Help, my horse is eating sand! What should I do now?






17 January '23 4 min reading time

Help, my horse is eating sand! What should I do now?

Two times a year we see a peak in questions about horses eating sand. Typically around February/March and usually around September/October. This is quite logical, as these are periods when the molting process is in full swing and the nutritional needs of horses are changing due to a seasonal shift. But what should you do if your horse starts eating sand? Should you just let it happen or should you intervene?

Sand-eating is a natural phenomenon

All horses eat sand, this is a natural phenomenon and wild horses do this as well. Sand, or rather soil, is a rich source of minerals. From white sand, horses cannot extract much, as it mainly consists of silicon in a form that is not absorbable. Black soil, on the other hand, is richer in minerals, contains more types of minerals, and in forms that the horse can make better use of. If you see your horse eating black soil, don't panic immediately. It is a sign to review your horse's diet and monitor whether your horse stops eating/licking sand again. Occasionally eating a bit of soil is not a problem. However, it is more important to watch out when they eat white/yellow sand. From this sand, the horse cannot benefit and they often continue licking and eating sand in an attempt to fulfill that need. This can lead to the horse ingesting large amounts of sand and increase the risk of sand colic.

Limit sand intake

Eating sand is a risk because it can lead to sand colic, which can be fatal. Therefore, sand-eating should always be taken seriously. It is a natural phenomenon, but horses no longer live in the wild and do not have complete freedom in choosing their diet. Therefore, as horse owners, it is our responsibility to recognize these signs and take action. Always take measures to limit sand intake. Provide hay in hay nets and ensure there is no sand underneath so that the horses do not pick out the last (spilled) bits from the sand. Also, make sure your horse always has roughage available in the paddock so they do not eat sand out of boredom. Roughage does not always have to be hay, it can also be straw or branches. The less sand your horse ingests, the lower the risk of sand colic. Also, regularly give your horse a sand cure (psyllium pellets are preferred) to remove excess sand from the intestines.

Give your horse silicon to prevent sand-eating!

Sand/soil mainly consists of the mineral silicon, but in a form that the horse cannot make much use of. When horses eat sand, there is often a lack of silicon. Horses do not need much silicon, but it is essential for many processes in the body. For example, silicon is involved in the skin, coat, hooves, the production of natural glucosamine, and overall support of the body.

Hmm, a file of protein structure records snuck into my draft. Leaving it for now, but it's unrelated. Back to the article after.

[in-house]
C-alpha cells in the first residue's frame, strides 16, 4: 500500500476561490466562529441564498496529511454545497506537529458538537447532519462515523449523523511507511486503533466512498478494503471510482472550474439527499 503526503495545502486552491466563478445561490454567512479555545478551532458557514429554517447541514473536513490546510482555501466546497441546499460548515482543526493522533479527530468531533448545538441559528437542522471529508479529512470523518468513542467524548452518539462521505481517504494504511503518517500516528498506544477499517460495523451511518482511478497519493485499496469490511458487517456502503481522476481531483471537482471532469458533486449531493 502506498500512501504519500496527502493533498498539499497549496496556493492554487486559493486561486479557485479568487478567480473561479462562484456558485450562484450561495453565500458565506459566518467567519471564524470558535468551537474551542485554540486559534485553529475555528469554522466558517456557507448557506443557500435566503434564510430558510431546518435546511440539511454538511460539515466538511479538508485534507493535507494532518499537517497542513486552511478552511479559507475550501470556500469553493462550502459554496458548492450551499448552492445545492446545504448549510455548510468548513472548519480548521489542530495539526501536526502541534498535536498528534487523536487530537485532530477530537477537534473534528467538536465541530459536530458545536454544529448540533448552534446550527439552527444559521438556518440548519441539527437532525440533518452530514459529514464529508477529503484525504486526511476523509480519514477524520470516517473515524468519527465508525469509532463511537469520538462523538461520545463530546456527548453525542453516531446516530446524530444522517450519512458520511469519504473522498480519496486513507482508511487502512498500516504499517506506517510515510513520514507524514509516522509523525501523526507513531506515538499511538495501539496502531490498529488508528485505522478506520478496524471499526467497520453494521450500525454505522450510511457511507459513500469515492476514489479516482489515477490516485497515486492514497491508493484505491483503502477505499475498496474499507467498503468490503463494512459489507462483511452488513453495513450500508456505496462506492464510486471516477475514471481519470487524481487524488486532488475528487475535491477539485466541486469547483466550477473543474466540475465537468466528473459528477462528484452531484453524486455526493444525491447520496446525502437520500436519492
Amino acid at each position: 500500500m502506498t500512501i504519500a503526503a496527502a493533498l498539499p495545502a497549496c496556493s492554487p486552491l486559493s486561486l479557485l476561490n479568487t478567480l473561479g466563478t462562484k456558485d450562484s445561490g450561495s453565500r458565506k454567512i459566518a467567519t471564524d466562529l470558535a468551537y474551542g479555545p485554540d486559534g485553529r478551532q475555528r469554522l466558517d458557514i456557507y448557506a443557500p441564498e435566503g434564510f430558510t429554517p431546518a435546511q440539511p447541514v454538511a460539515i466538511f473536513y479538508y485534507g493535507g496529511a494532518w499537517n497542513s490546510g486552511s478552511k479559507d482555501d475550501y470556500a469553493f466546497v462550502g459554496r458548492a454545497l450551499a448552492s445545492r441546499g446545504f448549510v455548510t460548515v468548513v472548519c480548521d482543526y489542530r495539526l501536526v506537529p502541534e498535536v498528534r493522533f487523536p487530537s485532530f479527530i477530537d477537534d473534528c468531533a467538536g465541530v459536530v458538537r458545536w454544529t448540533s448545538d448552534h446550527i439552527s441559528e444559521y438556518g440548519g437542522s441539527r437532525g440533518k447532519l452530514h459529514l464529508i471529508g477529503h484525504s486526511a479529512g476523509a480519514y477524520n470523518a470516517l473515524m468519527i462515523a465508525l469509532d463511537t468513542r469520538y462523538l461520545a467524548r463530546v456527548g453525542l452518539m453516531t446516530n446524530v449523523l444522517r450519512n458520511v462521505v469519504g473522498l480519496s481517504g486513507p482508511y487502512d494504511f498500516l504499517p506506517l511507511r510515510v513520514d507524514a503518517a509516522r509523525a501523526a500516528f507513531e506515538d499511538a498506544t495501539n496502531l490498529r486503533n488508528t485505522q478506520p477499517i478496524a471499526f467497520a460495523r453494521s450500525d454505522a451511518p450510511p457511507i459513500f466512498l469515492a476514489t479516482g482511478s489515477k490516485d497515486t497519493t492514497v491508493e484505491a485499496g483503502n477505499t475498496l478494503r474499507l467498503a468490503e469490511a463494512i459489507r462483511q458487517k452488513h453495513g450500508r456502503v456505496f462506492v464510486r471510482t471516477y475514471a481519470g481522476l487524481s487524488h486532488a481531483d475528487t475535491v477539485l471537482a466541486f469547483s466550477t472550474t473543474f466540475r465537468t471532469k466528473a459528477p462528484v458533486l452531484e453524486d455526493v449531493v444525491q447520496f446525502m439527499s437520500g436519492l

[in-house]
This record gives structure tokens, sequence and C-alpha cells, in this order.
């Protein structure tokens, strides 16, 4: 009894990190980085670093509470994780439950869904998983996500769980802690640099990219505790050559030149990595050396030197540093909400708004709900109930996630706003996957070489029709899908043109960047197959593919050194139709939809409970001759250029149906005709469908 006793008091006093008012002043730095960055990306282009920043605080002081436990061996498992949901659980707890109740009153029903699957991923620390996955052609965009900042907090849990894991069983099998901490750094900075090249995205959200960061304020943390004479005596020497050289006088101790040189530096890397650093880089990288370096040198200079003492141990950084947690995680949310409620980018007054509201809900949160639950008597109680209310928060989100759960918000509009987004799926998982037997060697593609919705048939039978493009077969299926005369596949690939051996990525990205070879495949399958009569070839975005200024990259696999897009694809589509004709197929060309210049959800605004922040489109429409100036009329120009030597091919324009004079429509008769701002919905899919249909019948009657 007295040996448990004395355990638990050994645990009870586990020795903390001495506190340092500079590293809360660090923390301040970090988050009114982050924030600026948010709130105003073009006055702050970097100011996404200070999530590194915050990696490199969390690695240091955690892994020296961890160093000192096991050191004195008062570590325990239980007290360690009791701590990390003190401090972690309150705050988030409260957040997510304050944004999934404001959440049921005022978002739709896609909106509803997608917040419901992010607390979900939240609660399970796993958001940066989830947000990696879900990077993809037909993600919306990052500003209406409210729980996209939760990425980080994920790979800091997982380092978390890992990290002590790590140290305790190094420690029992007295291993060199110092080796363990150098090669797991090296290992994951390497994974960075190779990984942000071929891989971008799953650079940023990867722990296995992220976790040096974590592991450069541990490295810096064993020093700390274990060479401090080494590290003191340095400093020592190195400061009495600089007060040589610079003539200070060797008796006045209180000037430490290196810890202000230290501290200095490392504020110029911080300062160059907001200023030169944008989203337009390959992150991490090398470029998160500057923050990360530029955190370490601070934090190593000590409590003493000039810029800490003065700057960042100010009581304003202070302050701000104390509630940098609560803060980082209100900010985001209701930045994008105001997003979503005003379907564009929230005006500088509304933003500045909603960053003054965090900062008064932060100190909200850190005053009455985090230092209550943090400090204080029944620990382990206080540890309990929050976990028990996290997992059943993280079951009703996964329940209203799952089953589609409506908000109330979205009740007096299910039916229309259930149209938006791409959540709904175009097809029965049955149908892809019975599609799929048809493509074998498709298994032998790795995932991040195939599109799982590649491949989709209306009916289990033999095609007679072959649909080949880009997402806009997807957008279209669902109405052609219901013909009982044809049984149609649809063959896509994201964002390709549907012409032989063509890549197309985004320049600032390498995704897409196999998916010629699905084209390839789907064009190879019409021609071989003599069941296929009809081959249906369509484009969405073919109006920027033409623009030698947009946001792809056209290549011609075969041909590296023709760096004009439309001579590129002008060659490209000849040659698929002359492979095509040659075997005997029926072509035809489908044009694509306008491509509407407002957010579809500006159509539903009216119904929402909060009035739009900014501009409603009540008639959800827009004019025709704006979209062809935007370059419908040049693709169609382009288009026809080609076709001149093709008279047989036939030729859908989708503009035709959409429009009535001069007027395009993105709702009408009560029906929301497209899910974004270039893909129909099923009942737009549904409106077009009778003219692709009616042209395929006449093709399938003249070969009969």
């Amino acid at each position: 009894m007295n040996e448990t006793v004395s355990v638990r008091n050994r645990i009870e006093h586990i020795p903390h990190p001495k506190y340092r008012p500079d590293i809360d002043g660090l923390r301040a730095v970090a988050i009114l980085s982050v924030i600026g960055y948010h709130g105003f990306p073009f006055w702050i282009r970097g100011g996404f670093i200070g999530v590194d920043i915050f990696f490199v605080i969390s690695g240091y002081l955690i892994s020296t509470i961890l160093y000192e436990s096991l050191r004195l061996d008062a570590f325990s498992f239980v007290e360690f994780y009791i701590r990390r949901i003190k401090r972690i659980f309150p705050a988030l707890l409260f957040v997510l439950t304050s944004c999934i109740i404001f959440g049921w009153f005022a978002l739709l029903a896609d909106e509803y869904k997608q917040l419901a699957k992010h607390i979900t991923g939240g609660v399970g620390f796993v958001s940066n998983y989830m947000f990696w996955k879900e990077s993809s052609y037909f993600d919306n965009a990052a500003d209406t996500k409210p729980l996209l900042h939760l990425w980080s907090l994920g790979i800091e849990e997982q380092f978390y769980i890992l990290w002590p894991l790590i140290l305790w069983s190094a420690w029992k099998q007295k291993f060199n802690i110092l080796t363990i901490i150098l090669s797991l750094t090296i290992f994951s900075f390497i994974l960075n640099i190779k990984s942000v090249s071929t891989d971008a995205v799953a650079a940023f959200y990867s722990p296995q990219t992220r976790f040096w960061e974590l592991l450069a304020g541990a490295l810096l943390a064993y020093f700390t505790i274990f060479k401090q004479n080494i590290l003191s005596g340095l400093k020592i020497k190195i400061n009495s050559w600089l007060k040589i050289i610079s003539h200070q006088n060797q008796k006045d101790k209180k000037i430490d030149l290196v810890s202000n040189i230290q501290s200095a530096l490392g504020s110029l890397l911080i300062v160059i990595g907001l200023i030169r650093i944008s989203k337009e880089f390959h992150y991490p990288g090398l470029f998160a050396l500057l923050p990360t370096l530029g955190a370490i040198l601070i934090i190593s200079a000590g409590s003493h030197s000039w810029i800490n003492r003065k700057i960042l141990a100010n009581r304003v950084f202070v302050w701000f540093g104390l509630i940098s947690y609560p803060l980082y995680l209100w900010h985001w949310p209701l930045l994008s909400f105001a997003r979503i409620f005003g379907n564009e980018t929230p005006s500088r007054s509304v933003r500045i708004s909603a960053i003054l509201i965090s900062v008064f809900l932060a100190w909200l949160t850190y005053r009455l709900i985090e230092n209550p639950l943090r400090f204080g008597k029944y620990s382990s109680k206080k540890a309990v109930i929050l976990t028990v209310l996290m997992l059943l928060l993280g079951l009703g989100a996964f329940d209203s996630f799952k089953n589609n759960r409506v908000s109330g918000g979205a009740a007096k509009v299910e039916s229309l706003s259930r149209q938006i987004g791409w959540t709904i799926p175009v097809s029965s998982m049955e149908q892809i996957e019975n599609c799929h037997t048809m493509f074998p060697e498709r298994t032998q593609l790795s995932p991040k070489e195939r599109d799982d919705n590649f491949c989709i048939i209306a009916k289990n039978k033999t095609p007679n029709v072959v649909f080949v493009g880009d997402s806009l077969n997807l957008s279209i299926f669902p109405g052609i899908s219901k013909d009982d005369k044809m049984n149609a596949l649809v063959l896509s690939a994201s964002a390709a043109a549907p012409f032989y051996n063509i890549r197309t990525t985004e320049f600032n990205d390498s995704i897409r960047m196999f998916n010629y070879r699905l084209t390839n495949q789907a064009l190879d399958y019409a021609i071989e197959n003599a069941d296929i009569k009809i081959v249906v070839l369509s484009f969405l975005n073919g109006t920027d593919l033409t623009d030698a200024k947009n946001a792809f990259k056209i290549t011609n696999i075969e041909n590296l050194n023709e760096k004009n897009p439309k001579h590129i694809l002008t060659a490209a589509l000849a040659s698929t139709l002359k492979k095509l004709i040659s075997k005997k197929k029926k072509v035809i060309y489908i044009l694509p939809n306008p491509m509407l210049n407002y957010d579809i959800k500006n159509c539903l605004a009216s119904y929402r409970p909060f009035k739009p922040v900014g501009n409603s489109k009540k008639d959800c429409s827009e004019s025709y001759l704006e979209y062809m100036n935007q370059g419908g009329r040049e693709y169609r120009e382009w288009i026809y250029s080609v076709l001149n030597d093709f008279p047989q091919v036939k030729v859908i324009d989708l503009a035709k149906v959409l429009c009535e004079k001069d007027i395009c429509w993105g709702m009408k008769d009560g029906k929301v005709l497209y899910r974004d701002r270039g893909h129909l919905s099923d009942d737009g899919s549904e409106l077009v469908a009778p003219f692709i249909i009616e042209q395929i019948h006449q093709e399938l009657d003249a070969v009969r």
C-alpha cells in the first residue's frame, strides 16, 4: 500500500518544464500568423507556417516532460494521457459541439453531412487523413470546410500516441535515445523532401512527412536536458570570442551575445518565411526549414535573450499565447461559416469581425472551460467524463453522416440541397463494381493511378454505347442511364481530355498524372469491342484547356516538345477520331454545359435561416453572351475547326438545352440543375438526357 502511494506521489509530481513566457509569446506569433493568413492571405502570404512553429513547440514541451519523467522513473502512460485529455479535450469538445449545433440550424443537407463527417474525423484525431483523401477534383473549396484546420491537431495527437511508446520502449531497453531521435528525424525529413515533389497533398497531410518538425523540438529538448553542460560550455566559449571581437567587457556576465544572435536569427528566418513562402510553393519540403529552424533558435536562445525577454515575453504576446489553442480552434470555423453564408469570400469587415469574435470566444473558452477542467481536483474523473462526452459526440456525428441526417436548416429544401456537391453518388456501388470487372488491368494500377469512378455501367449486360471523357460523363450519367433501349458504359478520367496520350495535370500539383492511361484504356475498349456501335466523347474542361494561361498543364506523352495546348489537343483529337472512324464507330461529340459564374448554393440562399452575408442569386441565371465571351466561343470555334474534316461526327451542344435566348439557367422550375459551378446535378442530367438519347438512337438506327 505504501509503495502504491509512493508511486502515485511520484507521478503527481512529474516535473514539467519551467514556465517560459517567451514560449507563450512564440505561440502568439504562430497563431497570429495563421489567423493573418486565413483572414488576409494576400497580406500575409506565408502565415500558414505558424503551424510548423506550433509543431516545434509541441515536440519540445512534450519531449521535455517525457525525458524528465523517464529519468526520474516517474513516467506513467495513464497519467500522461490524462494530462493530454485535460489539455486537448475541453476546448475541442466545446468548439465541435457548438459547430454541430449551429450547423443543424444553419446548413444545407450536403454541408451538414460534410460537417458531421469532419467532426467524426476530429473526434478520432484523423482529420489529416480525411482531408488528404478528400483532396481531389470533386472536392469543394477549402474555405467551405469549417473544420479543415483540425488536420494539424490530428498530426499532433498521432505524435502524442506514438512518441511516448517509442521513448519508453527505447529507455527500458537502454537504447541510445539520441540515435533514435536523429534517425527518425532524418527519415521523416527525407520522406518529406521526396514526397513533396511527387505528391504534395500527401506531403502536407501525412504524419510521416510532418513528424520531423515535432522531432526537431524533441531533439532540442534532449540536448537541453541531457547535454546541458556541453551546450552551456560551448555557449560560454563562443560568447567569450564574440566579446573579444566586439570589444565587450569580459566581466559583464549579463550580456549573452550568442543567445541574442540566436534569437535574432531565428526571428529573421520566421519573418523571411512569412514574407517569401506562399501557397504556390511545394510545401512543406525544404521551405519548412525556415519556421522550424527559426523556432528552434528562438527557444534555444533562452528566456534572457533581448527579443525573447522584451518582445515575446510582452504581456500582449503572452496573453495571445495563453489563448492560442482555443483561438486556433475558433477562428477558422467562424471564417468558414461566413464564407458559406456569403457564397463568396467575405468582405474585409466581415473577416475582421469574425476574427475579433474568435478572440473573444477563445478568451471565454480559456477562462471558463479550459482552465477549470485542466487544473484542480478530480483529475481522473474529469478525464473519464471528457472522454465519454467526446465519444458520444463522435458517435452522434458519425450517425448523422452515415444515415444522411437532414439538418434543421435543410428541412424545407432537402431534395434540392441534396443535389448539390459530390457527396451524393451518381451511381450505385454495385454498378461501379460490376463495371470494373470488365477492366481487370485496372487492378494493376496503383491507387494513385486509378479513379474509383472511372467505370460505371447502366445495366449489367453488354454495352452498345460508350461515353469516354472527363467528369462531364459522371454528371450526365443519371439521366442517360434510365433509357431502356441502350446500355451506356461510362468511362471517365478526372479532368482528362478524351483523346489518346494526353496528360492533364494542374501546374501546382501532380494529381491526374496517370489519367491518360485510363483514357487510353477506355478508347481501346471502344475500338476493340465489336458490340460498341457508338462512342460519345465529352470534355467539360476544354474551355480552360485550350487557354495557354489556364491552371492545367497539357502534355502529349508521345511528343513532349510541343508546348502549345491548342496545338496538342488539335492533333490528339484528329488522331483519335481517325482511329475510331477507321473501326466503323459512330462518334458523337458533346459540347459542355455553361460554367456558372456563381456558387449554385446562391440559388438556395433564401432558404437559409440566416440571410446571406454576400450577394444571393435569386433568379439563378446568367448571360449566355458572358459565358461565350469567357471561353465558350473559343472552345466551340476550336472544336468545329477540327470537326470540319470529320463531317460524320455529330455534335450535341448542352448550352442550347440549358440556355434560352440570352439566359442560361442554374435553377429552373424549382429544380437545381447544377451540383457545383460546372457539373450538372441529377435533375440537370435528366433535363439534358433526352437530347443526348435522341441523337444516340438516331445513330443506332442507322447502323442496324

If you see your horse eating sand, it is likely that there is a deficiency of the mineral silicon in your horse's diet. Make sure to supplement with a highly absorbable form of silicon preferably in hydrolyzed form. This form is bound to water, fully absorbable by horses, and does not contain any strange additives.

Usually, supplementing with silicon for 4-8 weeks will eliminate the sand-eating problem. If your horse continues to eat sand after a good silicon treatment, there may be a deficiency in another mineral.

Horse still eating sand, even after silicon?

It may be that your horse does not have a (more) silicon deficiency, but that there are other minerals that have not been replenished. It is recommended to increase the amount of minerals for your horse during periods of shedding or seasonal changes. You can do this by slightly increasing your balancer or by giving loose minerals, such as liquid minerals extracted from Arctic Ocean water.

If you have given your horse silicon and it is still eating sand, provide extra minerals to replenish all minerals. Generally, most horses stop eating sand after a few weeks. This is a signal to review your horse's diet carefully and possibly make adjustments.

In exceptional cases, sand-eating becomes a habit (out of boredom) and then it becomes very difficult to break that pattern. Make sure to provide unlimited feed, sufficient company, and distraction. This problem often occurs on a sand paddock due to the lack of variation and distraction, while grazing on grass does not lead to sand-eating caused by boredom.

So what should you do if your horse is eating sand?

  1. Start supplementing with silicon

  2. Limit sand intake

  3. Regularly give a sand cure with psyllium pellets

  4. Add extra minerals

  5. Critically review the diet

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